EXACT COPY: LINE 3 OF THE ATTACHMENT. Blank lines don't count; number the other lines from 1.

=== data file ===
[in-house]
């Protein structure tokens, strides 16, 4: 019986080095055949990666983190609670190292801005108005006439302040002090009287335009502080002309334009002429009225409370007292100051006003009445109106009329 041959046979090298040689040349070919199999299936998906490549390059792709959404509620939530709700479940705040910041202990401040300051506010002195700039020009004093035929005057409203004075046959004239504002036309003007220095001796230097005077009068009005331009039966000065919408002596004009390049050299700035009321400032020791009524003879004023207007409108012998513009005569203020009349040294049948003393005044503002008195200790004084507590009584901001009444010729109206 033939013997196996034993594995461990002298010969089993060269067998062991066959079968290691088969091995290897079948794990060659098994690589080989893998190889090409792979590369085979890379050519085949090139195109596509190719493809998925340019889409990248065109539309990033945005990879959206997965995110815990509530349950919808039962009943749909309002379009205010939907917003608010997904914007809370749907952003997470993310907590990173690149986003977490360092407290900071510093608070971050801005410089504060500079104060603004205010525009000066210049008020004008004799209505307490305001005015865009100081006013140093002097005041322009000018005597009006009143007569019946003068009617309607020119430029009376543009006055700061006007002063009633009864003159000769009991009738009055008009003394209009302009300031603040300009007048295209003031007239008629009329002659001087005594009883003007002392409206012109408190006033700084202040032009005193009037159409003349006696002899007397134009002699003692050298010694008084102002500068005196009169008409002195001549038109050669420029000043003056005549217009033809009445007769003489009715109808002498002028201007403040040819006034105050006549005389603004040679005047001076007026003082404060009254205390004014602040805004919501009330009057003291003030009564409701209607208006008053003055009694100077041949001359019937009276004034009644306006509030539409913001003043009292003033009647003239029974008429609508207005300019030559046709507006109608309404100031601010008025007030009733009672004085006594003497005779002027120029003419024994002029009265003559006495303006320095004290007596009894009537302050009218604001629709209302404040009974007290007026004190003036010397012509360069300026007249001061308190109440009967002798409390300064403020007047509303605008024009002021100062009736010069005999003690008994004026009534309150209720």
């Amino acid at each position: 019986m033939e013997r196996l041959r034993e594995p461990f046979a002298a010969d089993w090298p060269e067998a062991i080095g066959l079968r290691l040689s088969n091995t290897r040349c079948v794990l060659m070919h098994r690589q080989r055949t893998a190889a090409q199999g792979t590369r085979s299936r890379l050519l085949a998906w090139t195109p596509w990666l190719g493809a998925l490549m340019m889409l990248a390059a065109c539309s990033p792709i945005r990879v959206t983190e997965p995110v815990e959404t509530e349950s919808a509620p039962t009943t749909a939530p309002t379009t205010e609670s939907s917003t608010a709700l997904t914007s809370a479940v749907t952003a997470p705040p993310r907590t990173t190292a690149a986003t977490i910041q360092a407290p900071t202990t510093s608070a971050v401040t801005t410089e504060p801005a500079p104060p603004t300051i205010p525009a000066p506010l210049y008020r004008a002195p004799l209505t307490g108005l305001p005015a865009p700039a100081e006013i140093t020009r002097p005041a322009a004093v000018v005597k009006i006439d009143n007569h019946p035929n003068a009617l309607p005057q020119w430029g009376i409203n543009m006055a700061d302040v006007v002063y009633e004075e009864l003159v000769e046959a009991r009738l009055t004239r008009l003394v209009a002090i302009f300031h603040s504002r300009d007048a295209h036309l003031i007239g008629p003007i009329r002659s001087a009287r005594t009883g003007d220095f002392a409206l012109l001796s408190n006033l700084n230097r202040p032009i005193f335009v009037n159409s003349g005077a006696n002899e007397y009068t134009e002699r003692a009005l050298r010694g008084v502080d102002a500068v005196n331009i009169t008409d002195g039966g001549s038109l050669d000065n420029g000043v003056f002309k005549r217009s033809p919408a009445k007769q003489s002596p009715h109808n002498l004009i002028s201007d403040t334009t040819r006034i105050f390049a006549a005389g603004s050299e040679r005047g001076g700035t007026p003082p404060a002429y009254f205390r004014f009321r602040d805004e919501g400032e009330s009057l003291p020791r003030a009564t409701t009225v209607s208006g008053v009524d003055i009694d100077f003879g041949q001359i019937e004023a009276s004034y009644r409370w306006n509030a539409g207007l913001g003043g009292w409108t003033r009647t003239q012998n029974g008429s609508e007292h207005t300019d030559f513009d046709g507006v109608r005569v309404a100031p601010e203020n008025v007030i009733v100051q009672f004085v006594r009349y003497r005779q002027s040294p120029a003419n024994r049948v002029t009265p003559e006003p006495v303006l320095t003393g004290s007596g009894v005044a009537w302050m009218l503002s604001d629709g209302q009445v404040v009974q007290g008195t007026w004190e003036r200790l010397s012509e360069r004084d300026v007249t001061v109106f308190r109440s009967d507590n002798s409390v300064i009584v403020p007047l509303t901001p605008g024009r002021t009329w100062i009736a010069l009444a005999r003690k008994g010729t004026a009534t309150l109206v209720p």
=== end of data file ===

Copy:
């Amino acid at each position: 019986m033939e013997r196996l041959r034993e594995p461990f046979a002298a010969d089993w090298p060269e067998a062991i080095g066959l079968r290691l040689s088969n091995t290897r040349c079948v794990l060659m070919h098994r690589q080989r055949t893998a190889a090409q199999g792979t590369r085979s299936r890379l050519l085949a998906w090139t195109p596509w990666l190719g493809a998925l490549m340019m889409l990248a390059a065109c539309s990033p792709i945005r990879v959206t983190e997965p995110v815990e959404t509530e349950s919808a509620p039962t009943t749909a939530p309002t379009t205010e609670s939907s917003t608010a709700l997904t914007s809370a479940v749907t952003a997470p705040p993310r907590t990173t190292a690149a986003t977490i910041q360092a407290p900071t202990t510093s608070a971050v401040t801005t410089e504060p801005a500079p104060p603004t300051i205010p525009a000066p506010l210049y008020r004008a002195p004799l209505t307490g108005l305001p005015a865009p700039a100081e006013i140093t020009r002097p005041a322009a004093v000018v005597k009006i006439d009143n007569h019946p035929n003068a009617l309607p005057q020119w430029g009376i409203n543009m006055a700061d302040v006007v002063y009633e004075e009864l003159v000769e046959a009991r009738l009055t004239r008009l003394v209009a002090i302009f300031h603040s504002r300009d007048a295209h036309l003031i007239g008629p003007i009329r002659s001087a009287r005594t009883g003007d220095f002392a409206l012109l001796s408190n006033l700084n230097r202040p032009i005193f335009v009037n159409s003349g005077a006696n002899e007397y009068t134009e002699r003692a009005l050298r010694g008084v502080d102002a500068v005196n331009i009169t008409d002195g039966g001549s038109l050669d000065n420029g000043v003056f002309k005549r217009s033809p919408a009445k007769q003489s002596p009715h109808n002498l004009i002028s201007d403040t334009t040819r006034i105050f390049a006549a005389g603004s050299e040679r005047g001076g700035t007026p003082p404060a002429y009254f205390r004014f009321r602040d805004e919501g400032e009330s009057l003291p020791r003030a009564t409701t009225v209607s208006g008053v009524d003055i009694d100077f003879g041949q001359i019937e004023a009276s004034y009644r409370w306006n509030a539409g207007l913001g003043g009292w409108t003033r009647t003239q012998n029974g008429s609508e007292h207005t300019d030559f513009d046709g507006v109608r005569v309404a100031p601010e203020n008025v007030i009733v100051q009672f004085v006594r009349y003497r005779q002027s040294p120029a003419n024994r049948v002029t009265p003559e006003p006495v303006l320095t003393g004290s007596g009894v005044a009537w302050m009218l503002s604001d629709g209302q009445v404040v009974q007290g008195t007026w004190e003036r200790l010397s012509e360069r004084d300026v007249t001061v109106f308190r109440s009967d507590n002798s409390v300064i009584v403020p007047l509303t901001p605008g024009r002021t009329w100062i009736a010069l009444a005999r003690k008994g010729t004026a009534t309150l109206v209720p």